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Women and BAME solicitors still underrepresented in UK law firms

Growth in number of practising solicitors as number of law firms continues to decline

27 April 2015

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By John van der Luit-Drummond, Deputy Editor, Solicitors Journal (@JvdLD)

The Law Society's latest annual statistics report has revealed a mixed bag of statistics on the current health and composition of the legal profession in England and Wales.

The results show a small growth in the number of practising solicitors. On 31 July 2014, there were 130,382, compared to 127,676 on 31 July 2013, which amounts to a 2.1 per cent increase, mainly due to more hires by larger law firms.

The report also shows an increase of four per cent of the number of solicitors in private practice, now totalling 90,306, representing the sharpest growth rate in nine years.

However, the number of private practice firms declined for the fourth consecutive year and was three per cent lower than in 2013.

The largest firms - those with 81 or more partners - employed 28 per cent of all private practitioners in 2014. The proportion in these firms has increased steadily from 17 per cent over the past15 years, while proportions employed in 5-10 partner, 11-25 partner, and 26-80 partner firms have all fallen.

At the same time, the number of in-house solicitors has grown. Those employed outside private practice increased from 23,443 in 2013 to 25,325 in 2014.

The Law Society's chief executive, Catherine Dixon, said: "It is encouraging that the legal services market is back in the business of hiring after a rocky few years, although we know that some areas such as publicly-funded legal advice are likely to remain challenging."

There was, however, bad news at the junior end of the profession, with the report noting a six per cent drop in the number of training contracts registered in the 12 months to 31 July 2014 compared with the year before.

The number of trainee solicitors commencing their training contracts in 2013 was 5,302, compared with 5,001 in 2014. This was despite the number of law graduates rising to 16,120.

Black, Asian and minority ethnic (BAME) groups represented 36.5 per cent of all students accepted onto first-degree law courses - a proportion that has increased in recent years.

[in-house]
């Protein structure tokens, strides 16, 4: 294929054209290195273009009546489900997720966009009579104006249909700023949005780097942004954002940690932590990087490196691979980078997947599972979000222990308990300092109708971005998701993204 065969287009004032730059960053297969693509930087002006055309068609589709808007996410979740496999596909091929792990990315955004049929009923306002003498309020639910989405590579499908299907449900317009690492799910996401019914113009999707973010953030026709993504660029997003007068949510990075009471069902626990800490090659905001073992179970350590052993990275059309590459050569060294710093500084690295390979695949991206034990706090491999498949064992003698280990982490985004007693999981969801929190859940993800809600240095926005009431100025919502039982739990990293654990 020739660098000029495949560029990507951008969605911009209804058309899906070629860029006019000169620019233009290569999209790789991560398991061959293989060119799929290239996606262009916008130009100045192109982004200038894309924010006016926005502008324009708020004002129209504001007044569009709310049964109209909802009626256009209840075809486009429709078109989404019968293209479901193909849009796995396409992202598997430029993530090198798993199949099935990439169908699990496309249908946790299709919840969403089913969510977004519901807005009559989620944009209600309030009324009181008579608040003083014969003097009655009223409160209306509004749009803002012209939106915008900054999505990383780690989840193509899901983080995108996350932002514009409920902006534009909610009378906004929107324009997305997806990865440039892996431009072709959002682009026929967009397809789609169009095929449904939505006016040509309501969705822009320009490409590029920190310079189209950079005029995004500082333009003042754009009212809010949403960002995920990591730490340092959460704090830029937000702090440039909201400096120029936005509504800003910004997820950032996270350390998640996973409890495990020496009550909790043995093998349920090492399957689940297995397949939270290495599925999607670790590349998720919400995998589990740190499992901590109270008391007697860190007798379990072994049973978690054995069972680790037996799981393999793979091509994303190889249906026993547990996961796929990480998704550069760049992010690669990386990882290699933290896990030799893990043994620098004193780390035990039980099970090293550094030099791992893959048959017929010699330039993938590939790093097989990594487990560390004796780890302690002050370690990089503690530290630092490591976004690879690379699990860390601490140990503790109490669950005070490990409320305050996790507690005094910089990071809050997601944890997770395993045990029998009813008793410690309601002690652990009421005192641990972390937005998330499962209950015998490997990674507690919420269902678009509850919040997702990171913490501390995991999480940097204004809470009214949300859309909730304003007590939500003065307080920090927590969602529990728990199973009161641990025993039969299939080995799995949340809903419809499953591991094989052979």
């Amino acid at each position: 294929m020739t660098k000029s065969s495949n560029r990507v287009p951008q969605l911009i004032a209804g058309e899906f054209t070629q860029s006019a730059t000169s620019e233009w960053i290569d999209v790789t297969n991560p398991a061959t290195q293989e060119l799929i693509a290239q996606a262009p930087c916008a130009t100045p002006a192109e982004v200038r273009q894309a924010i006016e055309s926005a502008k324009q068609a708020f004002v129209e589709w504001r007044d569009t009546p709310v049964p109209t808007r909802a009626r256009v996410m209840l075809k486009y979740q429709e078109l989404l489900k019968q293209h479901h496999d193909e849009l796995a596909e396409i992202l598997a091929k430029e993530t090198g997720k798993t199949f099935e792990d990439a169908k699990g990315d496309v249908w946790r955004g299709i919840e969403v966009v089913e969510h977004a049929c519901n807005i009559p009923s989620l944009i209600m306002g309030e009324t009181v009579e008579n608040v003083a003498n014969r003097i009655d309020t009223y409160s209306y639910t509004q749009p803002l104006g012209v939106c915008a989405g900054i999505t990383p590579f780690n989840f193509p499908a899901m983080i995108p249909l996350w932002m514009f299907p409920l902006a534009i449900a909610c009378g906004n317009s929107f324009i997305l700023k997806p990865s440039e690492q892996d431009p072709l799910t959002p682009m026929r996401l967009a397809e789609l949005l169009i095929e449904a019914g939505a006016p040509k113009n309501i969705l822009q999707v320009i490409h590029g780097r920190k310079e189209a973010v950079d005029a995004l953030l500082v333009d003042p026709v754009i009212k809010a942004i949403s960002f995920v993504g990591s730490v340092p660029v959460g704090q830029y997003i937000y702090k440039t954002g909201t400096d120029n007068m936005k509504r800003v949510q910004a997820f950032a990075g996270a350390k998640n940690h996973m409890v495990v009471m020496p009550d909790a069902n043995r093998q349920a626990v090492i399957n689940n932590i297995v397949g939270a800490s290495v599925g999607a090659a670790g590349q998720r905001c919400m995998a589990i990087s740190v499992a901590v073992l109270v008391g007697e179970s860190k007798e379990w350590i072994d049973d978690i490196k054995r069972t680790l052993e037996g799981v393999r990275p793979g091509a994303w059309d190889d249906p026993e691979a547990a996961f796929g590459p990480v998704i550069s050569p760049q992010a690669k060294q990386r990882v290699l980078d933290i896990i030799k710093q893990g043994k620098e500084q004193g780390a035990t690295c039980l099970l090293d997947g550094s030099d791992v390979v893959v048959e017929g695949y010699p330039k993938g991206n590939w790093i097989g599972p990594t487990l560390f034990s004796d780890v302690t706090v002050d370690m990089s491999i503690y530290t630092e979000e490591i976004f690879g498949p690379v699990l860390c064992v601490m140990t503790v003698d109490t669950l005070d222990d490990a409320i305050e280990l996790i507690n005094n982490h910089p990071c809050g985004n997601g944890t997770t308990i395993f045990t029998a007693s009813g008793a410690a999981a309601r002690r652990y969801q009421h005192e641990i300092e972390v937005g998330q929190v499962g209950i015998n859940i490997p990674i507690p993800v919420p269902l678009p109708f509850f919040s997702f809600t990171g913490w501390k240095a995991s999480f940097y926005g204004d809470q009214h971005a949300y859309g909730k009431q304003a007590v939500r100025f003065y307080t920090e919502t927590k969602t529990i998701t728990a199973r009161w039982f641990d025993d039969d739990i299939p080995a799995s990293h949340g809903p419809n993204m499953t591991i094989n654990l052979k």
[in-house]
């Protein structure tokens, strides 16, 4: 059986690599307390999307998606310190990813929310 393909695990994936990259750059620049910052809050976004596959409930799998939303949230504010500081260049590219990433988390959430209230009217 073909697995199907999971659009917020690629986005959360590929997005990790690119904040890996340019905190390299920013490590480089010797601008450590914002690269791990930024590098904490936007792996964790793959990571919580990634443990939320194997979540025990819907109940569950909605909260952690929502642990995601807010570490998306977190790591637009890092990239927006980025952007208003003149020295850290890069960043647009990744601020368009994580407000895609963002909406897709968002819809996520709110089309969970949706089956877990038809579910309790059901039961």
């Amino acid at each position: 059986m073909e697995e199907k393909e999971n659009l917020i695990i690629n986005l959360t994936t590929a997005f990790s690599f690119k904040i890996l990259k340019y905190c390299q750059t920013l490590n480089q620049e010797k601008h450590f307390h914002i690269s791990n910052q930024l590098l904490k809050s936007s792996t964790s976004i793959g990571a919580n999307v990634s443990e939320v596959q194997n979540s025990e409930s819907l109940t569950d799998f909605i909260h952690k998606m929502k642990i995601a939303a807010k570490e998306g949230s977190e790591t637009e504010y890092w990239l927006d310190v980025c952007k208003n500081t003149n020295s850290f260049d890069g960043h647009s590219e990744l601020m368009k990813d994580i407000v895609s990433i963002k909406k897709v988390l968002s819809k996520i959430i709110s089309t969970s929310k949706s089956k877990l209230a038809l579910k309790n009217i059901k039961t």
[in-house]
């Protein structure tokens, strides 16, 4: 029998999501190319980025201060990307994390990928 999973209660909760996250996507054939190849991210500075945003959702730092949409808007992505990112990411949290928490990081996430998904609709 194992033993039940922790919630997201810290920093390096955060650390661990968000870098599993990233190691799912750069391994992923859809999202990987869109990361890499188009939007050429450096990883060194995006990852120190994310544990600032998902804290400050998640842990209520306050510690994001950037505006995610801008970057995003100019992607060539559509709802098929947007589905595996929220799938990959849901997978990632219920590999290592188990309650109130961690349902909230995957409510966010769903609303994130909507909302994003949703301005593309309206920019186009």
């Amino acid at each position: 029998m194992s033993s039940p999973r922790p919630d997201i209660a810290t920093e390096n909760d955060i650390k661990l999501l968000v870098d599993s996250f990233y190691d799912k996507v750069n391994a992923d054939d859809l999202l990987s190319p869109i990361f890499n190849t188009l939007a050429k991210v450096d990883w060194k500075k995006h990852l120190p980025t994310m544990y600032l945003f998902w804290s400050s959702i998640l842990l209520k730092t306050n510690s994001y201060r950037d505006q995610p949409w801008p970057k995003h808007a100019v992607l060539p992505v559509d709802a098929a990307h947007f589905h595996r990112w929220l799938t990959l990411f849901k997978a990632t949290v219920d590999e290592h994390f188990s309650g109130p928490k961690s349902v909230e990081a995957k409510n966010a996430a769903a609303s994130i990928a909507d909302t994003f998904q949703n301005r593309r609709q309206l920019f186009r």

The report also found there were fewer new solicitors admitted to the role in the past year, with 6,345 in 2014 compared to 6,758.

Women solicitors

Elsewhere in the report, the profession's gender gap continued to close, with 48.2 per cent of solicitors now being women. By contrast, female practising solicitors accounted for 40.5 per cent of the profession a decade ago.

Women make up 60 per cent of practice certificate holders under the age of 35. However, the number of women partners was down from 8,115 in 2013 to 7,985 in 2014. The report said the difference between proportions of men and women represented at partner level in private practice remains substantial at 24 per cent.

Around one in four women employed with certificates now work in-house - a significantly greater proportion compared with male solicitors. The number of practising female solicitors with 20-plus years of experience working outside of private practice firms is notably higher than the proportion of women private practitioners with equivalent experience.

BAME solicitors

The report found that representation of BAME groups among practising solicitors has more than doubled since 2000 and now represents 15 per cent of the profession. Women account for 56 per cent of BAME solicitors.

BAME solicitors continue, however, to be underrepresented. Ethnicity statistics of partners in private practice firms showed 23,928 white Europeans, compared to 2,420 BAME solicitors.

The report also found that white Europeans are more likely than other ethnic groups to be partners, whereas BAME groups are generally more likely than white Europeans to be sole practitioners.

Around one third of BAME private practitioners work in a two-to-four-partner firm, although Chinese solicitors are the most highly represented group in the very largest firms.

"The legal landscape is changing and diversity is improving, but there is still a gender and ethnicity gap for partner positions," said Dixon. "Through our Diversity and Inclusion Charter, and by working closely with law firms, we aim to support the profession to share best practice and demonstrate that good diversity, inclusion and social mobility policies actually give a competitive advantage."

First published in sister publication Solicitors Journal.

 

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